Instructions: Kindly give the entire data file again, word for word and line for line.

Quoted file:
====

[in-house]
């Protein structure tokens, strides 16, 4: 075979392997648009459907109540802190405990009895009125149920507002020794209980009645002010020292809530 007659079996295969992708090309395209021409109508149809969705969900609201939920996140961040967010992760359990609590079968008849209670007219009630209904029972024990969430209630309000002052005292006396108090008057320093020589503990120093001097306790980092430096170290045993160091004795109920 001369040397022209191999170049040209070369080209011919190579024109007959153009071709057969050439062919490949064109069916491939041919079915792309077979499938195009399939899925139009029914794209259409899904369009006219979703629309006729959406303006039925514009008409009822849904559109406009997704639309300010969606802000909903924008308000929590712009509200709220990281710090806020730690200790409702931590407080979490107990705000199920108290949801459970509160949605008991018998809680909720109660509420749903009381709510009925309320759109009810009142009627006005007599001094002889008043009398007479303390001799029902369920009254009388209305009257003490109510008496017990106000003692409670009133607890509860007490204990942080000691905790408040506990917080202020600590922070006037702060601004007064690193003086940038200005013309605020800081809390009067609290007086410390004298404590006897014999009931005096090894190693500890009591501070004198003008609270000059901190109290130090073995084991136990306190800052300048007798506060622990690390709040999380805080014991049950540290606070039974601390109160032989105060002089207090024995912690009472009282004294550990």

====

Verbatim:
[in-house]
């Protein structure tokens, strides 16, 4: 075979392997648009459907109540802190405990009895009125149920507002020794209980009645002010020292809530 007659079996295969992708090309395209021409109508149809969705969900609201939920996140961040967010992760359990609590079968008849209670007219009630209904029972024990969430209630309000002052005292006396108090008057320093020589503990120093001097306790980092430096170290045993160091004795109920 001369040397022209191999170049040209070369080209011919190579024109007959153009071709057969050439062919490949064109069916491939041919079915792309077979499938195009399939899925139009029914794209259409899904369009006219979703629309006729959406303006039925514009008409009822849904559109406009997704639309300010969606802000909903924008308000929590712009509200709220990281710090806020730690200790409702931590407080979490107990705000199920108290949801459970509160949605008991018998809680909720109660509420749903009381709510009925309320759109009810009142009627006005007599001094002889008043009398007479303390001799029902369920009254009388209305009257003490109510008496017990106000003692409670009133607890509860007490204990942080000691905790408040506990917080202020600590922070006037702060601004007064690193003086940038200005013309605020800081809390009067609290007086410390004298404590006897014999009931005096090894190693500890009591501070004198003008609270000059901190109290130090073995084991136990306190800052300048007798506060622990690390709040999380805080014991049950540290606070039974601390109160032989105060002089207090024995912690009472009282004294550990």